Helping Others as a Path to Wellbeing
Often times we get so caught up in our own lives we forget to embrace others around us. Rebecca Rush is here to talk about helping others as a path to wellbeing.
Yesterday there was a knock on my door. My initial thought was, am I in trouble? When I opened the door, it was a neighbor I scarcely know outside of exchanging pleasantries about my dog (a very good boy). She offered a small bag to me, which held two banana muffins. “I’ve been baking,” she said. “Thank you so much!” I accepted. They were delicious, and I still feel the warm glow of that gesture 24 hours later.
However, I know that her happiness was increased even more in the giving. Last week, in a morning 12 step meeting, a man posted in the chat that he was desperate to find a dog to walk, out of groceries, money, and cigarettes, and unsure when his unemployment would come through. “Inappropriate!” One fellow shot back. “This is not the time!” said another. The man left the meeting before I could privately message him. He had, however, left his number in the initial message. I texted him offering to Venmo him a few bucks. He declined, stating he was not looking for handouts but for work. I convinced him to allow me to help him, even though part of my brain was shouting that I did not have the money to give. I quieted that part by enlisting another friend to split the cost.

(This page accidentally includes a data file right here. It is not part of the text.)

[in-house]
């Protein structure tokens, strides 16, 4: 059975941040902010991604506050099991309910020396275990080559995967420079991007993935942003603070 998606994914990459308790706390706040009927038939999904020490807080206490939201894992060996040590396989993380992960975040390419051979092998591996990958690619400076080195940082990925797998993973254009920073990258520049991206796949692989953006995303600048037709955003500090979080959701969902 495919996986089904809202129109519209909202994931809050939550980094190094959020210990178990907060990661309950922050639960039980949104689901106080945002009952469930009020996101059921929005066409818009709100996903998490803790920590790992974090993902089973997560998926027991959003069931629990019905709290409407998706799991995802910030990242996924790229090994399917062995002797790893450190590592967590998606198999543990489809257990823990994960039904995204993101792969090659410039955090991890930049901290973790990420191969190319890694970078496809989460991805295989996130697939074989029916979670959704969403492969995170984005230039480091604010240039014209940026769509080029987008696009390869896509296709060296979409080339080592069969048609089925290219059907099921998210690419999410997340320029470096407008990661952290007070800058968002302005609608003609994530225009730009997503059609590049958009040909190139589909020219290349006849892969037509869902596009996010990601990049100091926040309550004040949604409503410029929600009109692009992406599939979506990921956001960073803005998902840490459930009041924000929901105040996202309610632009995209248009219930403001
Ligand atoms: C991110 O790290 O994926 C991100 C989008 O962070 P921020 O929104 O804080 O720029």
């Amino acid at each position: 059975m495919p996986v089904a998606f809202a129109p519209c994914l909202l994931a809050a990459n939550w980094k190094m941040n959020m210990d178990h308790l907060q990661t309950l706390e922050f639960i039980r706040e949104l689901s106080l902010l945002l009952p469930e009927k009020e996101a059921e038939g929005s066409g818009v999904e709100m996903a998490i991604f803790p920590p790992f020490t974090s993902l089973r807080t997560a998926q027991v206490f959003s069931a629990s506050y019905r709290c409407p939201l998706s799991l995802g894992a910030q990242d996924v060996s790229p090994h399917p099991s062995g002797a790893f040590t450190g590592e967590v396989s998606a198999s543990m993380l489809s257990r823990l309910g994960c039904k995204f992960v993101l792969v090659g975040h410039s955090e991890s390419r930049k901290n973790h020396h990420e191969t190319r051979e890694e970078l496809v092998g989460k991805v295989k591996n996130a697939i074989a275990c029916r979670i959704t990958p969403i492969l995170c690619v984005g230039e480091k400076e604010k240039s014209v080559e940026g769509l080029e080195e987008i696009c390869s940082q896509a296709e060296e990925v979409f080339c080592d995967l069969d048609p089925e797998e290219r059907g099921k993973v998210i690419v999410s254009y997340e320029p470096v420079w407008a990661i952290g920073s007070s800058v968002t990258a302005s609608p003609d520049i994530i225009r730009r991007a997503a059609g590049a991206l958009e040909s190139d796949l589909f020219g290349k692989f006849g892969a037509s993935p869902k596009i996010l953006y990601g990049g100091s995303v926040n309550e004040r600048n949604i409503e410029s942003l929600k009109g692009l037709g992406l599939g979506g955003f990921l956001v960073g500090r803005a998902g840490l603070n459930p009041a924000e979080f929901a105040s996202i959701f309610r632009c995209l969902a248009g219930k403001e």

In the end, we gave him a grocery gift card and a pack of cigarettes. I quieted my fear further by realizing I could make the cost up to myself by forgoing my weekly takeout meal. That was a week ago, and I still feel good every time I think of it. And not because I have gotten accolades for it — you are the first person I have told. Helping others carries intrinsic benefits that improve our wellbeing in every area.
Elizabeth Dunn and Michael Norton, authors of the book, Happy Money: The Science of Happier Spending, conducted experiments in various parts of the world studying the difference in wellbeing after giving some subjects money to spend on themselves, and some money to spend on others. Those who spent the money on themselves reported no difference in happiness. Those who spent the money on others reported a spike in happiness. Even more curious, they found that the amount of money did not affect the outcome — the increase in happiness was the same whether the subjects were given a small amount of money or a larger amount.
Once I had a boyfriend who was terrible with managing his finances. When he found himself down to his last few dollars as he so often did he would go give that money to a homeless man. He knew there was magic in it.
Helping does not have to be financial to be of psychological benefit. Research shows that any prosocial behavior has a myriad of benefits that add up to a happier you. Helping is perhaps the ultimate win-win. Prosocial behavior helps us meet our most basic psychological needs. It increases our sense of meaning and purpose. It lowers depression. It improves our sense of interconnectedness. In short, helping others regulate their emotions helps us regulate ours. And unlike when we do kind things for ourselves, the good feelings associated with service last a long time.